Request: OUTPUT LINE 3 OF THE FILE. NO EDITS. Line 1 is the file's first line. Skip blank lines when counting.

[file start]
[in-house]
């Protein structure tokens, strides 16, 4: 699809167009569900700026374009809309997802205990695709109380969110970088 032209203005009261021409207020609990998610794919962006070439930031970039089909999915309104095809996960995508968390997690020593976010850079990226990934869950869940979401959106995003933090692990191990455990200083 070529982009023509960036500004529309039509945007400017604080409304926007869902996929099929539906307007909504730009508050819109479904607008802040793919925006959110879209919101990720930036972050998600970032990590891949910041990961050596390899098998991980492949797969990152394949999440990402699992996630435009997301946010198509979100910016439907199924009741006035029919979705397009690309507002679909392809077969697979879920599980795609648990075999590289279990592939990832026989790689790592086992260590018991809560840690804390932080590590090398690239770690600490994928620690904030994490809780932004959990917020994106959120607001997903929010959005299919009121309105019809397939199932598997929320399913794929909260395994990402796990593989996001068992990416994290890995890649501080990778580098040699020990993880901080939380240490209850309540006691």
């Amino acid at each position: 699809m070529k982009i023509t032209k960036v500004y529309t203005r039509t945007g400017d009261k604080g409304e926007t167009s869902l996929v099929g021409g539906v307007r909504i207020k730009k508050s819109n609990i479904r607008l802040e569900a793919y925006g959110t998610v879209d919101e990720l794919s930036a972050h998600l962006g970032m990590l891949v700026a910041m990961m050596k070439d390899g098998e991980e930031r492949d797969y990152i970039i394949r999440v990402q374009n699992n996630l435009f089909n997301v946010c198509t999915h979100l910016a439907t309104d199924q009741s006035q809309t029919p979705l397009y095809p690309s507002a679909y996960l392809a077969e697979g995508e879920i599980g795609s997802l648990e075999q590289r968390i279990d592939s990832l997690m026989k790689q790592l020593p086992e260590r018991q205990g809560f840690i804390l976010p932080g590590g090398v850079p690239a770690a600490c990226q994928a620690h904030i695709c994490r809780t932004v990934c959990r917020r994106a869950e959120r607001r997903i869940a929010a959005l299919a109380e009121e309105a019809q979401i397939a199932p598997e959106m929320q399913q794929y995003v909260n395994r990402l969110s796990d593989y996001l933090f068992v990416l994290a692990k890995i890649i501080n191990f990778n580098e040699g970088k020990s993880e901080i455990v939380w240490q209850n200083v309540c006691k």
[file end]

């Amino acid at each position: 699809m070529k982009i023509t032209k960036v500004y529309t203005r039509t945007g400017d009261k604080g409304e926007t167009s869902l996929v099929g021409g539906v307007r909504i207020k730009k508050s819109n609990i479904r607008l802040e569900a793919y925006g959110t998610v879209d919101e990720l794919s930036a972050h998600l962006g970032m990590l891949v700026a910041m990961m050596k070439d390899g098998e991980e930031r492949d797969y990152i970039i394949r999440v990402q374009n699992n996630l435009f089909n997301v946010c198509t999915h979100l910016a439907t309104d199924q009741s006035q809309t029919p979705l397009y095809p690309s507002a679909y996960l392809a077969e697979g995508e879920i599980g795609s997802l648990e075999q590289r968390i279990d592939s990832l997690m026989k790689q790592l020593p086992e260590r018991q205990g809560f840690i804390l976010p932080g590590g090398v850079p690239a770690a600490c990226q994928a620690h904030i695709c994490r809780t932004v990934c959990r917020r994106a869950e959120r607001r997903i869940a929010a959005l299919a109380e009121e309105a019809q979401i397939a199932p598997e959106m929320q399913q794929y995003v909260n395994r990402l969110s796990d593989y996001l933090f068992v990416l994290a692990k890995i890649i501080n191990f990778n580098e040699g970088k020990s993880e901080i455990v939380w240490q209850n200083v309540c006691k």